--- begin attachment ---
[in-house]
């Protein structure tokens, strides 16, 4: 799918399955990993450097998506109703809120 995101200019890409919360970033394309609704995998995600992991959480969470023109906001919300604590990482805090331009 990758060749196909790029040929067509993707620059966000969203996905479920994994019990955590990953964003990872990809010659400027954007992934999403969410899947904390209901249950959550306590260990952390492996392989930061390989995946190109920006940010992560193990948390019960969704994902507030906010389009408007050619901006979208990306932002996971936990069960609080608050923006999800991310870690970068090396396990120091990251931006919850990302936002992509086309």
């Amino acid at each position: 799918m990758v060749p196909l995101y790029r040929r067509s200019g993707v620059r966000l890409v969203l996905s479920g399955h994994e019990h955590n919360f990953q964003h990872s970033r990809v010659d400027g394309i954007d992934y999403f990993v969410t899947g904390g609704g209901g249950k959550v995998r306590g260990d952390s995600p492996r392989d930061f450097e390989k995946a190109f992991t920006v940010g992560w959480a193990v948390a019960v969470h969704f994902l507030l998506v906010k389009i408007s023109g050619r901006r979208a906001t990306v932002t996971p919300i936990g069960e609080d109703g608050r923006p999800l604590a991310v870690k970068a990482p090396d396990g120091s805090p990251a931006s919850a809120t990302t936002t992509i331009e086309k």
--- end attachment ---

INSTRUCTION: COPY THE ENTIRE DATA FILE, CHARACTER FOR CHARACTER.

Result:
[in-house]
């Protein structure tokens, strides 16, 4: 799918399955990993450097998506109703809120 995101200019890409919360970033394309609704995998995600992991959480969470023109906001919300604590990482805090331009 990758060749196909790029040929067509993707620059966000969203996905479920994994019990955590990953964003990872990809010659400027954007992934999403969410899947904390209901249950959550306590260990952390492996392989930061390989995946190109920006940010992560193990948390019960969704994902507030906010389009408007050619901006979208990306932002996971936990069960609080608050923006999800991310870690970068090396396990120091990251931006919850990302936002992509086309």
């Amino acid at each position: 799918m990758v060749p196909l995101y790029r040929r067509s200019g993707v620059r966000l890409v969203l996905s479920g399955h994994e019990h955590n919360f990953q964003h990872s970033r990809v010659d400027g394309i954007d992934y999403f990993v969410t899947g904390g609704g209901g249950k959550v995998r306590g260990d952390s995600p492996r392989d930061f450097e390989k995946a190109f992991t920006v940010g992560w959480a193990v948390a019960v969470h969704f994902l507030l998506v906010k389009i408007s023109g050619r901006r979208a906001t990306v932002t996971p919300i936990g069960e609080d109703g608050r923006p999800l604590a991310v870690k970068a990482p090396d396990g120091s805090p990251a931006s919850a809120t990302t936002t992509i331009e086309k």